Michael S Barr: The importance of effective liquidity risk management

Speech by Mr Michael S Barr, Vice Chair for Supervision of the Board of Governors of the Federal Reserve System, at the 5th European Central Bank Forum on Banking Supervision "Europe: banking on resilience", Frankfurt am Main, 1 December 2023.

The views expressed in this speech are those of the speaker and not the view of the BIS.

Central bank speech  | 
06 December 2023

Thank you for the opportunity to speak today. I'm delighted to be here to celebrate the retirement of Andrea Enria, my dear friend and colleague, who has done so much to strengthen the supervision and regulation of European banks throughout his career. In my remarks, I would like to provide perspective on some of the lessons learned from the banking stress experienced in the United States last spring for both banks and their supervisors. In particular, I will focus on how banks manage liquidity risk, the role of the central bank's discount window lending in this process, and the importance of robust liquidity planning for good times and bad.

Last March, several large U.S. banks faced acute liquidity pressures when uninsured depositors looked at the banks' balance sheets and judged that the banks would be insolvent if they needed to liquidate their securities portfolios to meet potential outflows. The banks' poor interest rate and liquidity risk management triggered a crisis of confidence in their uninsured depositors, resulting in liquidity crises at these banks. In short, they faced old-fashioned bank runs, the speed of which was anything but old fashioned. Despite their compliance with our capital rules, these banks lacked enough capital to reassure uninsured depositors that they had sufficient resources to weather this liquidity storm.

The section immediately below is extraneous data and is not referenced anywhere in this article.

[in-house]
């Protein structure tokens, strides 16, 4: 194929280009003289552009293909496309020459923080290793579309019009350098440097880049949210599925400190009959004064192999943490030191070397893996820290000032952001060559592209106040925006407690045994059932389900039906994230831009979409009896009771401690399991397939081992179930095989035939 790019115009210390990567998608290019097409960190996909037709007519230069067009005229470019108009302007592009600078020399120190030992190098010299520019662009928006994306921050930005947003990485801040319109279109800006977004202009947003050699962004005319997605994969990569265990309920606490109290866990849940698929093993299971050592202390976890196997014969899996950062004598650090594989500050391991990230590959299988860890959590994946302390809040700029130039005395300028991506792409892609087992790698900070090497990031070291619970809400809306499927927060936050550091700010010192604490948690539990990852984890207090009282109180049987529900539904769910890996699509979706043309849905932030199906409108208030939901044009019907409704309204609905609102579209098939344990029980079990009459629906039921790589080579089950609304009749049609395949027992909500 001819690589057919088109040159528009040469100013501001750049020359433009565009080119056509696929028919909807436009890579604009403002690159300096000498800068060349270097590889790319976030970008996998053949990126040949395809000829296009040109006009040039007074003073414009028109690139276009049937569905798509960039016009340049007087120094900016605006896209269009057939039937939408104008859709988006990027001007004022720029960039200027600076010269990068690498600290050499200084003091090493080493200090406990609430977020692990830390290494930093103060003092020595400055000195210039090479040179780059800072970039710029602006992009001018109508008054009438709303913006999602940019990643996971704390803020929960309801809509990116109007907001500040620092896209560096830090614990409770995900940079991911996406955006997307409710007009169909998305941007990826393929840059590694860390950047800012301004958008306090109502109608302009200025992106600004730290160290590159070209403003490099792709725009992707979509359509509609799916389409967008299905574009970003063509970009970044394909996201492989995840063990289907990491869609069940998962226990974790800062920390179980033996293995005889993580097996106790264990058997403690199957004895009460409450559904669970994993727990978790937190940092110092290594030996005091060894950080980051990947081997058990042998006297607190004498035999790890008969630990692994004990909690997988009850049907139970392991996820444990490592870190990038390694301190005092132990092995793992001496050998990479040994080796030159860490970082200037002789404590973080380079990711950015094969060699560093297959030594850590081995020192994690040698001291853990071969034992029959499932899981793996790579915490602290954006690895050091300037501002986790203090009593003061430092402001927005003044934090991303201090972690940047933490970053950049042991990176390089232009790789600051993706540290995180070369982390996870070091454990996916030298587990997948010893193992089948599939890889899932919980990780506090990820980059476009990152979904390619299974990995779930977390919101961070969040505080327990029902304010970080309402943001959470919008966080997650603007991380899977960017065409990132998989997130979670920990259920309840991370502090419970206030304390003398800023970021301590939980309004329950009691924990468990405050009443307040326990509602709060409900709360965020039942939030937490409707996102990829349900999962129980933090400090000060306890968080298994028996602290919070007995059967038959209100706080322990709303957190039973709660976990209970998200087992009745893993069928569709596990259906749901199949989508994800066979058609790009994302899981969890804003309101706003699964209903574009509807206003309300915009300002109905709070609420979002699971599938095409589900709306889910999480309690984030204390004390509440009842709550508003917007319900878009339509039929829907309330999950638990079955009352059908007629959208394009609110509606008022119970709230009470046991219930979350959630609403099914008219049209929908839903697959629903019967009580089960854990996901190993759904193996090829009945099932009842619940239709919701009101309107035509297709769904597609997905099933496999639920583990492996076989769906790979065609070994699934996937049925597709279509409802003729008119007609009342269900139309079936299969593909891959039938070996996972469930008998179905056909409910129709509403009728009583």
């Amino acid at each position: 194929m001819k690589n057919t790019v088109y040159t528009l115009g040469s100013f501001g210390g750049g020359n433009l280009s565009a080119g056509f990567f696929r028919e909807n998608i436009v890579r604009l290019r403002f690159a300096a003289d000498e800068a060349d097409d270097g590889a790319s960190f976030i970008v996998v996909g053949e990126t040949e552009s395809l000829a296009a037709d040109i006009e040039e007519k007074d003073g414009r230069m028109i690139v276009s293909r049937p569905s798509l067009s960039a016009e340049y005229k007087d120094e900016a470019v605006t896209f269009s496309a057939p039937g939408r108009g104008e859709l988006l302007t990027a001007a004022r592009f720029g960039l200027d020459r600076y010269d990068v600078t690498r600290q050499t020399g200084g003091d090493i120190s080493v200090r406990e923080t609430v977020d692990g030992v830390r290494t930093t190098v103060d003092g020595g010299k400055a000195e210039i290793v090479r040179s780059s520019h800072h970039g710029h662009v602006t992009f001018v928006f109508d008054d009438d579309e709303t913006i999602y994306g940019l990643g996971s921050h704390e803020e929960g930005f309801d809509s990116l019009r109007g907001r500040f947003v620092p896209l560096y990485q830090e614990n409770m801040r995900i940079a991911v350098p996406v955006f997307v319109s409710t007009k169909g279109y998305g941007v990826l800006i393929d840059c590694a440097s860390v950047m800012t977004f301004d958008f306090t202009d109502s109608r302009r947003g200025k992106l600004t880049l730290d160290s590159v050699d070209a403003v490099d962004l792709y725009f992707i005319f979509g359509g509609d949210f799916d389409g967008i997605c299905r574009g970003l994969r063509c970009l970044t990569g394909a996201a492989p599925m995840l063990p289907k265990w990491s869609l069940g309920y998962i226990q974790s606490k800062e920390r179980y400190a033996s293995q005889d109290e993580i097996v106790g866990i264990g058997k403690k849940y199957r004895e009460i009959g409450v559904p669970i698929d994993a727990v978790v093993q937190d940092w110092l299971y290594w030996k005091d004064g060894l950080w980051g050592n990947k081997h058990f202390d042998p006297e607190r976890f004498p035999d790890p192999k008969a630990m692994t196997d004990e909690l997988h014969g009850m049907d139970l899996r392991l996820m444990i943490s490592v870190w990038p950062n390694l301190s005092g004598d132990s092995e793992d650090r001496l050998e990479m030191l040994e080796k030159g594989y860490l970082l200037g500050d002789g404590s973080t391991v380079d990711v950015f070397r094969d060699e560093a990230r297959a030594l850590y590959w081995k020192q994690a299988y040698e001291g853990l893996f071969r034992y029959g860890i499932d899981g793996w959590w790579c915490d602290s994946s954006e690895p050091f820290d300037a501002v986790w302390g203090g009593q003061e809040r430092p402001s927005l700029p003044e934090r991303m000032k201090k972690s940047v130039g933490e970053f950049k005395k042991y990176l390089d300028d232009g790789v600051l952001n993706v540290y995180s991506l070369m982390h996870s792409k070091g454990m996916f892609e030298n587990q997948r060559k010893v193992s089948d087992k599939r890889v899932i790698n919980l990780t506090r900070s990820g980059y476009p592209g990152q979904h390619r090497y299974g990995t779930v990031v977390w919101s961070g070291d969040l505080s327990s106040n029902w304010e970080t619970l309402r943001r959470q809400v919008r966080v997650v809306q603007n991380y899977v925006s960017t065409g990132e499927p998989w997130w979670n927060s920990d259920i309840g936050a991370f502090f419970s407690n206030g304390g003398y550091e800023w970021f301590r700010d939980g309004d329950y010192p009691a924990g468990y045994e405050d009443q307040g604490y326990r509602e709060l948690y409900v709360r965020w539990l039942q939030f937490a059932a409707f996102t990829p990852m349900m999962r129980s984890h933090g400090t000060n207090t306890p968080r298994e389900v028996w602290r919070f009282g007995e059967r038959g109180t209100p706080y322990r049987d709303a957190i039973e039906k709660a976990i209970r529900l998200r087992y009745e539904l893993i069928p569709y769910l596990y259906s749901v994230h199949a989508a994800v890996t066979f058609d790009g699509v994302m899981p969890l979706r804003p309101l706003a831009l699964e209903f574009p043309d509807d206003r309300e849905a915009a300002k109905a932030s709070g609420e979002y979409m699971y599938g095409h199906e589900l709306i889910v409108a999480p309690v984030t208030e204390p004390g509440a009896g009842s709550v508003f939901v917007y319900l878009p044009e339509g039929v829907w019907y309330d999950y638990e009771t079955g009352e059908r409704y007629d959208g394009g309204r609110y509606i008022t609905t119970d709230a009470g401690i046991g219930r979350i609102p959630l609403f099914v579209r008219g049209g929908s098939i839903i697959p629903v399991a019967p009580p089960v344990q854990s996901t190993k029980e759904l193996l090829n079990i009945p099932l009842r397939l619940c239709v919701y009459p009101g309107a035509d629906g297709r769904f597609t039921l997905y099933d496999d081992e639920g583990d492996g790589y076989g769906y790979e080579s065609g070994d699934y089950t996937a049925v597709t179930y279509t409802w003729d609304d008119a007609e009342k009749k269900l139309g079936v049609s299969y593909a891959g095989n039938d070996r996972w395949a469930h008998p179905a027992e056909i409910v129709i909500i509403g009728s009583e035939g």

In addition to our domestic strains, Credit Suisse came under renewed pressure in March 2023 after a long period of liquidity pressures that had been acute since the fall of 2022. Of course, Credit Suisse had been a troubled bank for some time, with doubts about its future viability after the Archegos and Greensill scandals had tarnished its reputation. These concerns became reality when the firm was forced to announce that its internal controls over financial reporting were ineffective and had been for several years. Credit Suisse was acquired by UBS in a deal that involved triggering of Credit Suisse's contingent convertible capital instruments, a severe dilution of shareholders, and the removal of senior bank management, as well as emergency liquidity support and extraordinary loss sharing from the Swiss government.

While there is more that regulators and supervisors can do to help to ensure banks' interest rate risk management and capital bases are sufficiently calibrated to the risks of their business models, today I will focus most of my comments on liquidity risk management and operational readiness for firms in the United States to utilize the Federal Reserve's discount window. This is not a new topic, as I have spoken about lessons from March and the importance of bank's preparedness to tap Fed facilities previously. Today I will revisit those themes and provide some additional observations about the March stress events, including the importance of discount window preparedness relative to some specific liquidity risk factors such as uninsured deposits.